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THU0465 Vitamin D Deficiency and Progression of Medial Femoro-Tibial Osteoarthitis in Cairo: A One Year Prospective MRI Study
  1. H.M. Bassiouni1,
  2. N. Abaza1,
  3. K. Zaky1,
  4. H. Aly2,
  5. T. Bardin3
  1. 1Rheumatology, El Azhar University, Cairo
  2. 2Rheumatology, Faculty of Medicine, Ain Sham, Egypt
  3. 3Rheumatology, hôpital Lariboisière Université Paris 7, paris, France

Abstract

Background Knee osteoarthritis (OA) has been associated with low serum 25 hydroxyvitamin D (25 OH D) levels. Studies that looked at the association of 25 OD D levels with OA progression have been sparse and gave confliction results.

Objectives To compare serum 25 OH D levels in medial femoro-tibial OA patients and controls, and to detect structural progression in patients with mild to moderate medial femoro-tibial OA in relation to baseline 25 OH D levels, by a one-year prospective MRI study.

Methods 20 pain free control subjects and 30 patients with medial femoro-tibial OA diagnosed according to the ACR criteria (all living in Cairo (Egypt) were included in the study. To be included, medial femoro-tibial OA patients had to be scored grade 2 or 3 according to the Kellgren-Lawrence classification on standing radiographs. Baseline serum levels of 25 OH D, and the “Benefiting from ultraviolet index” (BFUI) score (1) were determined. Serum PTH, alkaline phosphatase, calcium and phosphorus levels were also measured at baseline. OA patients were divided into 2 groups according to 25 OH D level, using a cutoff of 10 ng/mL. MRIs (Siemens Magneton, 1.5 Tesla) were performed at baseline and after 12 months. The Boston Leeds Osteoarthritis Knee Score (2) was determined at these two time points by an experienced rheumatologist, who was blinded to the 25 OH D status and MRI sequence. Patients were not supplemented with 25 OH D. The control group comprised 20 age, sex and BMI-matched healthy individuals who had their blood drawn for comparison with OA patient baseline values.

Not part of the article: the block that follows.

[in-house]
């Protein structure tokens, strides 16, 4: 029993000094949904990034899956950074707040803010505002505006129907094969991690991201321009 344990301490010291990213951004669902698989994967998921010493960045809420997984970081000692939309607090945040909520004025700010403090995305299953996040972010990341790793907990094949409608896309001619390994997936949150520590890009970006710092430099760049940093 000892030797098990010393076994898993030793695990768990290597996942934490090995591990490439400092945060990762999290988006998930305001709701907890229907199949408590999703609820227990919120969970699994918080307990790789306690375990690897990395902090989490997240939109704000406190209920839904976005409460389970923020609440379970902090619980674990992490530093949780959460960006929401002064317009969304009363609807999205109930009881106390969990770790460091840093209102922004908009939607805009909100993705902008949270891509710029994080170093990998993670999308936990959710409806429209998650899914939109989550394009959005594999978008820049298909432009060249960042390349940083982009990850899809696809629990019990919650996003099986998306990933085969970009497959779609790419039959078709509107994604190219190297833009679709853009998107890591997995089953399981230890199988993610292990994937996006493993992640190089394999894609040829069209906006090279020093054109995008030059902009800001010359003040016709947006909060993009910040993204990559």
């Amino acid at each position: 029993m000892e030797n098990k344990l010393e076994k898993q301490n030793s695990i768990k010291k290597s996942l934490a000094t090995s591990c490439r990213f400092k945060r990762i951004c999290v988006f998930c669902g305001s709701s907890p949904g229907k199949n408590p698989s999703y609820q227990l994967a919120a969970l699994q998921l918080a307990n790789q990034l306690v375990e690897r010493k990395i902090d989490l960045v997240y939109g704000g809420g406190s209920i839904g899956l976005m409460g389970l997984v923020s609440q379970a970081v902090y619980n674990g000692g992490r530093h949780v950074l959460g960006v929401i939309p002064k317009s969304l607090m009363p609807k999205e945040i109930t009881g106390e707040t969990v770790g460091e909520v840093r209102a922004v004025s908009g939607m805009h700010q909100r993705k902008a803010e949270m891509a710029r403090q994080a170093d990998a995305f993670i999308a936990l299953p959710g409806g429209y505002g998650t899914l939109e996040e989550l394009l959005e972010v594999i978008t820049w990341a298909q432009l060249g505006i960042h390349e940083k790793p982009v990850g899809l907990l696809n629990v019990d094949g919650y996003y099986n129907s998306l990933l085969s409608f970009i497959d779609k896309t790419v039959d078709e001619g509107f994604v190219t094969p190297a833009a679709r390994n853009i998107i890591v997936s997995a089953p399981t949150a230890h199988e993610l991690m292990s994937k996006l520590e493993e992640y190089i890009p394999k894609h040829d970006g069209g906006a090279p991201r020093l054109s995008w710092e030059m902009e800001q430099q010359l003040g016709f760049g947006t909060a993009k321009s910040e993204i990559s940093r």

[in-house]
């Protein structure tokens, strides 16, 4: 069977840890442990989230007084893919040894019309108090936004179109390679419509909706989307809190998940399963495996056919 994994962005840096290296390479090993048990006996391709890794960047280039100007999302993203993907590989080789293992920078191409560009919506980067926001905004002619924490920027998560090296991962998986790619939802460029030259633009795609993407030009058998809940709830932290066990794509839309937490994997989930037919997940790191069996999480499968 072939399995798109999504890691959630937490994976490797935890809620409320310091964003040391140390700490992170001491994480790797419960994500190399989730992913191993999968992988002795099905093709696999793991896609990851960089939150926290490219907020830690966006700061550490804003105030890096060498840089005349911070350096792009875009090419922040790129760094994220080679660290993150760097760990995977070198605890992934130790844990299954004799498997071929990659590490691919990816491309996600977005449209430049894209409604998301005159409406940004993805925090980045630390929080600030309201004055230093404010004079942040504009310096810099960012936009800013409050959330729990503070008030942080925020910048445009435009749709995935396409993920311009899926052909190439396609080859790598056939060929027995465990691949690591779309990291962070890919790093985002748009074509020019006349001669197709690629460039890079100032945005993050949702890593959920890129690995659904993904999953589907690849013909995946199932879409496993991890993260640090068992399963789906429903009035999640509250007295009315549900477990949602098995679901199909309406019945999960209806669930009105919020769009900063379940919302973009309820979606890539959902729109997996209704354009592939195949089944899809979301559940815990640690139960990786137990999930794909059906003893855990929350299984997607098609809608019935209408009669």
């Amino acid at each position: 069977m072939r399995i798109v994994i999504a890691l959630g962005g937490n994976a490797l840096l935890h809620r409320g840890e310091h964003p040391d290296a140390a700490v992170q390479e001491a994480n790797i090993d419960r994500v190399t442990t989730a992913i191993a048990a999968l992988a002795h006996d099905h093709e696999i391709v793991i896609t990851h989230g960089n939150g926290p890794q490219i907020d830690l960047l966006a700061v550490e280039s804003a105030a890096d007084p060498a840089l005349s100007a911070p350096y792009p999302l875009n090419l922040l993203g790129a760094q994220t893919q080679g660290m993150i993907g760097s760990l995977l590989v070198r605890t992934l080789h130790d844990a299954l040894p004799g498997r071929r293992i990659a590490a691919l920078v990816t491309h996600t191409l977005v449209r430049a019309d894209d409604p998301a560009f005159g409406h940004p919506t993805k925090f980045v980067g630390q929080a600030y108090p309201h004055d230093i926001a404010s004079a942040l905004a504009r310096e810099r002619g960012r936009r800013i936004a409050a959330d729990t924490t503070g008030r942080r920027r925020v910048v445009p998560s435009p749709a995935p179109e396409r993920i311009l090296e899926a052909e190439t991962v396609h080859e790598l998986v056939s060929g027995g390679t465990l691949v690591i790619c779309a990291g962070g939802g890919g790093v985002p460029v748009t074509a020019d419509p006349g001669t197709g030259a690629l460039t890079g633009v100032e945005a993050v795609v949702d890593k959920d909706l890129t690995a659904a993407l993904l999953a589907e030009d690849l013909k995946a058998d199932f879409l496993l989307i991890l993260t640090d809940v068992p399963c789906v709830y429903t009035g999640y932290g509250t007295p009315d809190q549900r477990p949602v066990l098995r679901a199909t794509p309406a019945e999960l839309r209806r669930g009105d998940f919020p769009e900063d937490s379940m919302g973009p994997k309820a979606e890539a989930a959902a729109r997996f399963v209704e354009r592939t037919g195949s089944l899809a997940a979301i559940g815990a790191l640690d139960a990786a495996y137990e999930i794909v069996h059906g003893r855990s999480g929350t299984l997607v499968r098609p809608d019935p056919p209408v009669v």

Results The mean values of 25 OH D were statistically lower in the OA patient group (8.64±6.42 ng/mL) than in matched controls (14.84±0.87 ng/mL, p=0.0295). An inverse correlation was observed between the levels of PTH and 25 OH D (r=0.72, p<0.01). BFUI scores overall correlated (r=0.75, p<0.01) with 25 OH D levels and were significantly lower (p<0.05) in OA patients, indicating lower sun exposure in the OA group.

No OA patient had a serum 25 OH level >20 ng/mL. 25 OH D levels were <10 ng/mL in 21 patients (vitamin D deficient, all females) and >10 ng/ml in 9 (vitamin D insufficient, 5 males, 4 females). MRI demonstrated significant (p<001) progression of the medial meniscal lesions from baseline to 1 year in the patients with 25 OH D levels <10 ng/ml. Among these 21 vitamin D deficient patients, three progressed from meniscus grade 0 to grade 1, one from grade 0 to grade 2, five from grade 1 to grade 2 and two from grade 1 or 2 to grade 3, whereas no meniscal progression was observed in the 9 insufficient OA patients.

Conclusions 25 OH D levels were low in our medial femoro-tibial OA patients and significantly decreased as compared to matched controls. Significant deterioration of the medial menisci was observed in OA patients with 25 OH D levels <10 ng/ml, suggesting that vitamin D deficiency may play a role in the progression of knee OA.

References

  1. Atli T, et al. Arch Gerontol Geriatr 2005;40:53-60.

  2. Hunter DJ et al. Ann Rheum Dis 2008;67:206-11

Disclosure of Interest None declared

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